This month we posed a special seasonal challenge: We asked you to join us for a remote-sensing-themed egg hunt by identifying colorful, oval-shaped lakes and ponds around the planet. Well, as one reader points out, we “asked for it.” Hueva identified a lake in Canada so egg-like that it actually goes by the name “Egg Lake.” And to top it off, Goose Lake is immediately to its north.
The traditional challenge—identify the feature in this satellite image and its location—sent some on a wild goose chase. That’s due, in part, to the fact that there’s certainly more than one way to form an egg-shaped lake. As Viacheslav Zgonnik noted:
“These places are seepages of natural molecular hydrogen (H2). We tested many of them on different continents. Check our the most recent article about Carolina bays – egg-like structures in North Carolina, USA.”
The March puzzler was also puzzling because this lake shape is not unusual—oval lakes show up all over the planet. Michael G commented on the blog:
“Located in northern Alaska, USA. There are hundreds of such lakes, they are increasing in size and number. They are thought to form as a result of climate change (warming) that is especially noticeable in the arctic. The shape of the lakes appear to all orient themselves in the direction of permafrost thawing but the dynamics of this are unknown. Recent theories includes slumping of the permafrost as is thaws through the entire thickness of the layer, instead of just the upper layer. The lakes are among the fastest growing lakes on record, increasing in a linear (hence egg shape) direction at about 3m a year, towards the northeast.”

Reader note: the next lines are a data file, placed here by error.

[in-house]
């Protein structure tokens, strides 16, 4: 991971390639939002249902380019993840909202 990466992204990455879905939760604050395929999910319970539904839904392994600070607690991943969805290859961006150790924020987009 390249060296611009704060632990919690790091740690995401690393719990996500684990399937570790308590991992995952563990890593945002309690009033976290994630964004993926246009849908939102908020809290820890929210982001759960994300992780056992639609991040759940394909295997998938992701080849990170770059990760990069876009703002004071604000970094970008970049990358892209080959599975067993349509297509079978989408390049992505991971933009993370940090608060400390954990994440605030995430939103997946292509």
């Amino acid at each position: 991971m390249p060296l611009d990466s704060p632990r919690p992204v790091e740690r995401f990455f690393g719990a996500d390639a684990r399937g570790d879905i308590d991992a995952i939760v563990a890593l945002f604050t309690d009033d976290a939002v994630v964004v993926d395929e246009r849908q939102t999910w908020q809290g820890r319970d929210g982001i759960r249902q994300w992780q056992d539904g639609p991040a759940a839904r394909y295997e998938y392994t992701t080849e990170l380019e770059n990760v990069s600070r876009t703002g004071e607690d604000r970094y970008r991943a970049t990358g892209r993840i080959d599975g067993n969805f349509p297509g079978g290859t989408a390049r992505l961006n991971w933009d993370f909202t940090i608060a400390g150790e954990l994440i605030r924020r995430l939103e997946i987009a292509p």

Excellent guesses! This particular image, however, shows a series of saline lakes in Western Australia. Congratulations to David E. Ways and Owen Earley, who were the first to post correct guesses to the blog and to Facebook, respectively. Paulie also guessed correctly, adding that “this area is a “biodiversity hotspot, mixed in with established intensive agriculture.”
The false-color puzzler image was acquired on October 21, 2015, with the Operational Land Imager (OLI) on Landsat 8. To see what the scene looks like in natural-color, and to learn more about these lakes and the reason behind their various colors, read our March 26, 2016, Image of the Day.
The identity of our puzzler has been revealed, but there’s still time to hunt eggs. Continue sending us the latitude and longitude of your favorite colorful, egg-shaped lake by submitting it as a comment on this blog post. We will include the most interesting lakes sent in by readers in a special image gallery that we will publish later this spring.